Worried about your family’s weight gain? The best way to help your family lose weight is to work on losing weight yourself. A recent study out of Stanford Universityhas shown that following a gastric bypass surgery, adult family members of the patient also lost weight. Although the study did not include people who lost weight through traditional dieting methods, it seems likely that the same effect might be seen.
The Stanford Study
The study followed 35 patients who had received the Roux-en-Y gastric bypass surgery. A year after the surgery, adult family members who participated were also, on average, eight pounds lighter. The adult family members weren’t the only ones who benefited; kids in the family also showed a lower BMI than would have otherwise been expected.
Senior author of the study, John Morton, M.D., director of bariatric surgery and associate professor of surgery at Stanford University, noted that the weight lost by family members was comparable to that expected from participating in a medically controlled diet, like Atkins or Ornish. The only actual participation on the parts of the family members was accompanying the surgery patient to pre- and post-surgery appointments.
Simply by accompanying the patient to the appointments, these family members had the benefit of getting the same diet and lifestyle counseling as the patient. The subjects discussed at these appointments included topics like the importance of a high-protein and high-fiber diet, avoiding foods high in sugar and fat, eating small and frequent meals, setting exercise goals, getting an appropriate amount of sleep, moderating alcohol consumption and having less screen time.
Changes in Family Members
Some of the changes noted in the family members included:
- A significant decrease in waist size
- A sharp decrease in alcohol consumption
- Less emotional eating
- Less uncontrollable eating
- Substantial increase in activity levels
How Does This Happen?
Evidence shows that lifestyle changes are socially contagious. This can be both positive and negative, since negative changes are just as likely to be contagious as positive changes. A husband is more likely to stop smoking if his wife quits but is more likely to gain weight if his wife does. So how can people harness this tendency and use it to create positive changes?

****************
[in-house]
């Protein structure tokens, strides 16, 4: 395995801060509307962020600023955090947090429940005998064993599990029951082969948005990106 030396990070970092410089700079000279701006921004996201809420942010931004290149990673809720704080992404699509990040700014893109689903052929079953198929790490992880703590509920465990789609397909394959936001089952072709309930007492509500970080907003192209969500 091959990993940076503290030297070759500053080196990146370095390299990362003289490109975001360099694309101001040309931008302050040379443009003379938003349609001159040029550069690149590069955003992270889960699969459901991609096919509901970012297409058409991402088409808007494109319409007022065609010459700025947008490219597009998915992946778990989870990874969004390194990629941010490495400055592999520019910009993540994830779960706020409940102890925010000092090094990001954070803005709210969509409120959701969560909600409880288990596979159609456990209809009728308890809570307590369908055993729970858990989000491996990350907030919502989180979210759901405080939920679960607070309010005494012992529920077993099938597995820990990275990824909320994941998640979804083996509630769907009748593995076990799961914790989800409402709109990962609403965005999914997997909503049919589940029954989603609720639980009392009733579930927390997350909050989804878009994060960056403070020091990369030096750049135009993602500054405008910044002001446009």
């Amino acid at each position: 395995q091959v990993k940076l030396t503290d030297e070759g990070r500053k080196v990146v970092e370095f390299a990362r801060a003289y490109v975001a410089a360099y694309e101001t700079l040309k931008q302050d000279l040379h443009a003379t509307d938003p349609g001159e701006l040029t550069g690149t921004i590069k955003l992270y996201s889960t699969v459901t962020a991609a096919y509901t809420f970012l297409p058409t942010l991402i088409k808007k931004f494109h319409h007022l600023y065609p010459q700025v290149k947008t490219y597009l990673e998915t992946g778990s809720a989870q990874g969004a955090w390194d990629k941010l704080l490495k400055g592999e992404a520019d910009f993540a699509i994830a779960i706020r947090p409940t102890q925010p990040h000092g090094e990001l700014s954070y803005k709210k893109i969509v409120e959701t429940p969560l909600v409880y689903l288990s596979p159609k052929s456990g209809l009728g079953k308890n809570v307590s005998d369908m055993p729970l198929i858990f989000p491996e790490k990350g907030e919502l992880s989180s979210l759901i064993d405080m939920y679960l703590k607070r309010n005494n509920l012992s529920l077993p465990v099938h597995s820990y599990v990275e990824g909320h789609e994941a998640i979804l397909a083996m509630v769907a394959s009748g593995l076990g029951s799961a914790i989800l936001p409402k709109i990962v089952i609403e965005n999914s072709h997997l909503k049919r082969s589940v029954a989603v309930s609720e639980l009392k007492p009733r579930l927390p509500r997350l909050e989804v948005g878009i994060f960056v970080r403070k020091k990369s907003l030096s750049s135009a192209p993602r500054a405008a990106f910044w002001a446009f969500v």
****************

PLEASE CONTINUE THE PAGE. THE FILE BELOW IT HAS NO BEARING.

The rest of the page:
Making Positive Changes in Your Family’s Health
Threatening and cajoling are not likely to help when it comes to improving your family’s health. If you want your spouse and kids to join you in your quest to live a healthier life or lose weight, you will have to model the behavior you want them to emulate and expose them to information about living healthier.
If you are under a doctor’s care for weight, encourage them to come to appointments with you. They may benefit from the lifestyle counseling your doctor provides. Likewise, if you participate in a program like Weight Watchers, bring your kids to the meetings and encourage your spouse or other adult family members to participate with you.
Other positive steps you can take to encourage and support a lifestyle change in your family:
- Fix healthy and well-balanced meals for everyone in the family.
- Have your kids help in the kitchen, and talk with them about which ingredients you are cooking with and why you choose those.
- Stock the pantry and the refrigerator with fresh fruits and vegetables, and avoid buying processed junk food.
- Break the soda habit.
- Find fun and energetic activities in which the whole family can participate. Some good choices would be swimming at a gym, practicing sports, rollerblading, hiking and skiing.
- Set limitations on screen time for the entire family. Encourage kids to play outside instead of hooking up to the computer or game console.
- Make sure everyone gets to bed on time, every night. Emphasize that this is not a punishment; it is a way to make sure you feel good the next day.
- Most importantly, stay calm. Screaming and yelling won’t encourage family members to participate. Set a good example, and soon your family will follow.